MOSCOW has said that 8,000 Ukrainian soldiers intend to defect and join the Russian army following the annexation of Crimea.
Russian defence minister Sergei Shoigu confirmed the move, as tensions remain high between the two countries, with the superpower doubling the price of gas to place pressure on Kiev.
The Black Sea peninsula was annexed in March after Crimea residents voted overwhelmingly to seek to join Russia.
The referendum was called two weeks earlier, coinciding with the military occupation of the region by armed men in unmarked uniforms.
Mr Shoigu described claims that the Russian army has mistreated Ukrainian servicemen as “improper and provocative”.
Several senior Ukrainian officers, including a military base commander, were briefly detained by the Russian forces and kept in custody for several days.
He said that all Ukrainian forces had been free to return to their country but that many had stayed to serve with the Russian Federation.
Moscow has never admitted that the thousands of troops roaming the peninsula, seizing airports and putting up road blocks, were in fact Russian.
They wore no markings and had masks but some drove armoured personnel carriers with Russian number plates.
In what seemed a cautious acknowledgment of Russian military involvement, Mr Shoigu said Crimea faced “a threat to civilian lives and the threat of a seizure of the Russian military infrastructure by extremist organisations”, so Russia “took decisive actions” and “beefed up security of Russian military infrastructure in Crimea”.
He stopped short of giving details but said the military had “managed to prevent bloodshed”.
Mr Shoigu said Russia’s actions did not violate any international laws because Russia had never exceeded the agreed amount of troops stationed on the peninsula.
Relations between Ukraine and Russia have turned hostile since popular protests in Kiev ousted pro-Russian president Viktor Yanukovich in February.
Ukraine and western powers did not recognise the March vote in Crimea and protested against the Russian annexation.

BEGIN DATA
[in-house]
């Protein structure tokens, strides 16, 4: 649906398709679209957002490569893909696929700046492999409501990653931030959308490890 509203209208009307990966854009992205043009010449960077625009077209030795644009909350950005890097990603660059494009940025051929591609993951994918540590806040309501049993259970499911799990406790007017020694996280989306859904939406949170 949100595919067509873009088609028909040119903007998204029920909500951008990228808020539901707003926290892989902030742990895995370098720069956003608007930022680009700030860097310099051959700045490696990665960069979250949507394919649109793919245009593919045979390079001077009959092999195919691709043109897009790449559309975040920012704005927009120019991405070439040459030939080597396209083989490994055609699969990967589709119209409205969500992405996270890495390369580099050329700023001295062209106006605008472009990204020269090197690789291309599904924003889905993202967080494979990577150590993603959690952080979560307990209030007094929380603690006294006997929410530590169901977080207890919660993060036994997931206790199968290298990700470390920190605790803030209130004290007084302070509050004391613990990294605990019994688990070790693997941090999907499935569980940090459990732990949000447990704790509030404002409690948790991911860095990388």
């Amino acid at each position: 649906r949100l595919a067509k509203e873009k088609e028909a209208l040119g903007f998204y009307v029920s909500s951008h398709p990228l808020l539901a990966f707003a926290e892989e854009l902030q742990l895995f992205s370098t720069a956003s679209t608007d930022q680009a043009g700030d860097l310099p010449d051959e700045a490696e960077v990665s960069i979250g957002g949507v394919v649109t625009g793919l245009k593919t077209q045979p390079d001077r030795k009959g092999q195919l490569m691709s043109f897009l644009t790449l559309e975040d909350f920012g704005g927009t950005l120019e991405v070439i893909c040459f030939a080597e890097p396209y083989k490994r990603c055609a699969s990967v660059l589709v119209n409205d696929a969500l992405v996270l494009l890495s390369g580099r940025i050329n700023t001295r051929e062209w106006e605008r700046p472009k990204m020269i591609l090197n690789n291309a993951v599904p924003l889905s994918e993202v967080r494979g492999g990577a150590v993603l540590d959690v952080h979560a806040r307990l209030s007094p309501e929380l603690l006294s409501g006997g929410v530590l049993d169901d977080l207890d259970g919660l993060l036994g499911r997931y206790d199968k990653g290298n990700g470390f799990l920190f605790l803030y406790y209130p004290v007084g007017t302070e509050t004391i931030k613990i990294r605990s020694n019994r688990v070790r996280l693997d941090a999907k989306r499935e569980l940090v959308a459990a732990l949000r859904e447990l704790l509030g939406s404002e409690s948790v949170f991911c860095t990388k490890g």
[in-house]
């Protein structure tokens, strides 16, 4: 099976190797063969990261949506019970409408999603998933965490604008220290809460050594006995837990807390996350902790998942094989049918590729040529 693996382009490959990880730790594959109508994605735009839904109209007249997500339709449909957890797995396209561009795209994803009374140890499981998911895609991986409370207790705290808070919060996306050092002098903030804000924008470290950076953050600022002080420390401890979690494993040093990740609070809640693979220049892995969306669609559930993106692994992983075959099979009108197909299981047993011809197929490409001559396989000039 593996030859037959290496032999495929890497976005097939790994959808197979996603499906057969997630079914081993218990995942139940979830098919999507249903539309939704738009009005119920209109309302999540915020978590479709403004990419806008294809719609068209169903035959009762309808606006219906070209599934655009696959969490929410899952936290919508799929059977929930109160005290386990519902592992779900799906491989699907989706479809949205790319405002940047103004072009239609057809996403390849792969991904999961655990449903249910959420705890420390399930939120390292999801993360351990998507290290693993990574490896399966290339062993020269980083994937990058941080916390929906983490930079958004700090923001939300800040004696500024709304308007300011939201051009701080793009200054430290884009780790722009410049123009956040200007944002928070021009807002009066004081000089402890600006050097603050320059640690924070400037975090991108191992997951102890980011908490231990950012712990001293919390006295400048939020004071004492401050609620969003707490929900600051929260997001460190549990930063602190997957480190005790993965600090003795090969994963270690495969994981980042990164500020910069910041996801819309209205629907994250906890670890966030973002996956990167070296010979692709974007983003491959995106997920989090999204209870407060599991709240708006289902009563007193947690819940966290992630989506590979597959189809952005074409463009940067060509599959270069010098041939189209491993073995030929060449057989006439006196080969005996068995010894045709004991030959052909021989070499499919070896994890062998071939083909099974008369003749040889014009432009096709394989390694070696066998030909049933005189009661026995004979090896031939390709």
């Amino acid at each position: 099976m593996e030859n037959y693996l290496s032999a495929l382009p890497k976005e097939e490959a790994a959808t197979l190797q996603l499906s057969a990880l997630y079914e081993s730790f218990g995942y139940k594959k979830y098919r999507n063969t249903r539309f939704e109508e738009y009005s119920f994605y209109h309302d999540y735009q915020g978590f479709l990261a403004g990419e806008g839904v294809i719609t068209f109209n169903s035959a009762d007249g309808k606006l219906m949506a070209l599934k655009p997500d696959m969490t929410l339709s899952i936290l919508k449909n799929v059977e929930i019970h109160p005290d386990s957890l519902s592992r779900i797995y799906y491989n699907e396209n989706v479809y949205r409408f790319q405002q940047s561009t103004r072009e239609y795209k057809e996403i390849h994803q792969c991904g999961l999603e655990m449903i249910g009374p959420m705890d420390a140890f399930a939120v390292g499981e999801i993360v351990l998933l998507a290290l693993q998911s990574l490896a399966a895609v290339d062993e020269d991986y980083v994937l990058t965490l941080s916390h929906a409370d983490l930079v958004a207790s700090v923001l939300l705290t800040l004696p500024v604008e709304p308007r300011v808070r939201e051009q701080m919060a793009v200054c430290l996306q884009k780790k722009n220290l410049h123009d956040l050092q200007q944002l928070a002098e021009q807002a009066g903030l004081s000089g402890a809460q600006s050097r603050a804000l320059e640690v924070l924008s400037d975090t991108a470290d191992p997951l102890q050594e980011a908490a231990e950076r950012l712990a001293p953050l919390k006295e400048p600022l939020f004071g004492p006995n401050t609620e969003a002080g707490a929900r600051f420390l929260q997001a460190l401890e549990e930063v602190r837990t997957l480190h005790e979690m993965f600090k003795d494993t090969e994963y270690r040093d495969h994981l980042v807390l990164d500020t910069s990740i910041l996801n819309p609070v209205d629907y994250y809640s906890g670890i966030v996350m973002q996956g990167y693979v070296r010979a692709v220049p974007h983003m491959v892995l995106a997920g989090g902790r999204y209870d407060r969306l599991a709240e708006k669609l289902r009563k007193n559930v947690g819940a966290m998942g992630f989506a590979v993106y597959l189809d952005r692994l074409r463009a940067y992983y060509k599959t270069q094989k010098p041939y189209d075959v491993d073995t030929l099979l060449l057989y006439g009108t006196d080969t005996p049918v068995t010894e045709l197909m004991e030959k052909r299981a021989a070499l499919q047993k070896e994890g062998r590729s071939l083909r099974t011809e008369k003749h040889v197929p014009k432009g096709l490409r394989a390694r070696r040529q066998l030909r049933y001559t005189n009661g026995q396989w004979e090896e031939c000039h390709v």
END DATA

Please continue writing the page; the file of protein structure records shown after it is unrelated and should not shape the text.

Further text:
Mr Shoigu’s comments came as Ukrainian prime minister Arseny Yatseniuk hopes Europe can reverse gas down its existing east-to-west pipelines to help counter “political” price hikes in the gas Kiev gets from Moscow, but it could take until next winter to make the adjustments needed for significant volumes.
Ukraine is desperate to break free from its reliance on Vladimir Putin’s Russia. Moscow raised its discounted gas tariff for Kiev twice this week, almost doubling it in three days – and Mr Yatseniuk now fears Russia could also restrict gas supplies.
European pipelines are built to pump gas east to west – but building a compressor station on the western side can drive a limited amount of gas eastward.
This would allow Ukraine to receive gas from producers such as Slovakia, using the same pipelines it already has.
The European Union has encouraged member states to build such stations after previous gas crises involving disruption of Russian gas supplies.
Five billion cubic metres a year can already be pumped to Ukraine through Hungary and Poland, but that is just 8 per cent of Ukrainian demand. The biggest potential link is via Slovakia, which can provide enough to meet 35 per cent of Ukraine’s demand.
Ukraine and Slovakia began talks on the issue in Brussels last month, and European energy commissioner Guenther Oettinger said he hoped a deal could be reached by the end of this month.